I'm also including references I can find to any other prizes they've been selected for and/or won - in part to illustrate to those who are questioning the selection that more than one set of judges has rated an artist's work.

Derwent Art Prize - Selected Works & Artists

Saturday, July 20, 2013

The Derwent Art Prize - a discussion

Earlier this year I wrote this post NEW! The Derwent Art Prize - for pencil art about a new art competition with a major prize £5,000 for artists working in pencil.  It was great to see pencil art being taken seriously and the scope for some serious prizes for artwork in pencil.

The deadline for entries has passed. The judges have now reviewed the entries (artists were allowed to submit upto six) and there is now a gallery on the website with a number of images - some of which are excellent.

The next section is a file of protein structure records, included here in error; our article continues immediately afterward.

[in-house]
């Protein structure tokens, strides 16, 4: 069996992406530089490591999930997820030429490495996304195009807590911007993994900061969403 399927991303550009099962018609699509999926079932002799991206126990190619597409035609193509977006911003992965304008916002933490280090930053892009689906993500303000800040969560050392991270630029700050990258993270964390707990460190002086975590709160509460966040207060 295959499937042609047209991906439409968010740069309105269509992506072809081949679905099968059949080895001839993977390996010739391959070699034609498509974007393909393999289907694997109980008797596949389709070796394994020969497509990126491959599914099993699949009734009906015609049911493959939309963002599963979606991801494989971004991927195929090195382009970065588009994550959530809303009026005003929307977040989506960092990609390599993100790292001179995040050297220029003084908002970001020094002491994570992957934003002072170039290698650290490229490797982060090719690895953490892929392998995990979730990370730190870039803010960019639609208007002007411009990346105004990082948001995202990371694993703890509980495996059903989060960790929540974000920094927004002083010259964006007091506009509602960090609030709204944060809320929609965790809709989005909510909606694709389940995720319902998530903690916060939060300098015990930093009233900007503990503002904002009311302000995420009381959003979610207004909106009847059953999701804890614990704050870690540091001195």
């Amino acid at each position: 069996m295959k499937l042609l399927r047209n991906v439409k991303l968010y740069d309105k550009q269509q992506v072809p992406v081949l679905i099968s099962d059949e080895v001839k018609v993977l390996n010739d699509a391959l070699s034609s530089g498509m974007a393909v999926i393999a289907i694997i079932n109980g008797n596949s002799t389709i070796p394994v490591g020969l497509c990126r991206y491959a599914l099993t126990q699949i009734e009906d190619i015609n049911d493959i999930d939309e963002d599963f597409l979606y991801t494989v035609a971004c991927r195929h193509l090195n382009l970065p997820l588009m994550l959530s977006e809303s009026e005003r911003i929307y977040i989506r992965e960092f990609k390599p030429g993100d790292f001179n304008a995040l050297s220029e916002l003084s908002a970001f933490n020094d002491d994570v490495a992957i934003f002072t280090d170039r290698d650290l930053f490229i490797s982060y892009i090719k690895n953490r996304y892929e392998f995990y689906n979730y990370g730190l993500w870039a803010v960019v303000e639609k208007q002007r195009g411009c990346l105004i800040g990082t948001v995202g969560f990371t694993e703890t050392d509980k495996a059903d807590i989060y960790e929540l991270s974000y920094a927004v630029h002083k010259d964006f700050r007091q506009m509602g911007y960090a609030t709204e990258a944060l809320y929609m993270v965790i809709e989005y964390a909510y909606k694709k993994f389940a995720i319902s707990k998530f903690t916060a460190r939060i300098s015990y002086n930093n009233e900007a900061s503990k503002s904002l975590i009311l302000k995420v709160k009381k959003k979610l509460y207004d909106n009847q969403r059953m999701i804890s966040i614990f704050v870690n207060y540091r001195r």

Derwent Art Prize - a selection of the images in the Website Gallery

However a number of issues have been thrown up by the prize and I'll try and summarise them below.  I'll also be commenting on the selected artists next week - when matters become somewhat clearer than they are at present.
  • Dismay at the Judges Selection. The gallery of selected works are predominantly graphite despite the range of pencils available.  
    • The selection - in terms of both subject matter and media - is being heavily criticised by some artists in public and in private groups.  It's certainly not impressed a number of pencil artists with a presence online - with some of the comments being quite vitriolic!
    • It's possible that the selection says a lot about the judges experience of different types of pencil.  I'm also really surprised that very little work in pastel, watercolour or coloured pencils has been selected - particularly if one assumes that one of the objectives of the competition is to raise the profile of pencil art in all its scope.  
    • However my impression is that some of the artists' comments may say more about the person making the comment then they do about the artwork selected for this prize.  My overwhelming impression is of artists who demonstrate little awareness of the range of contemporary art seen in major art competitions.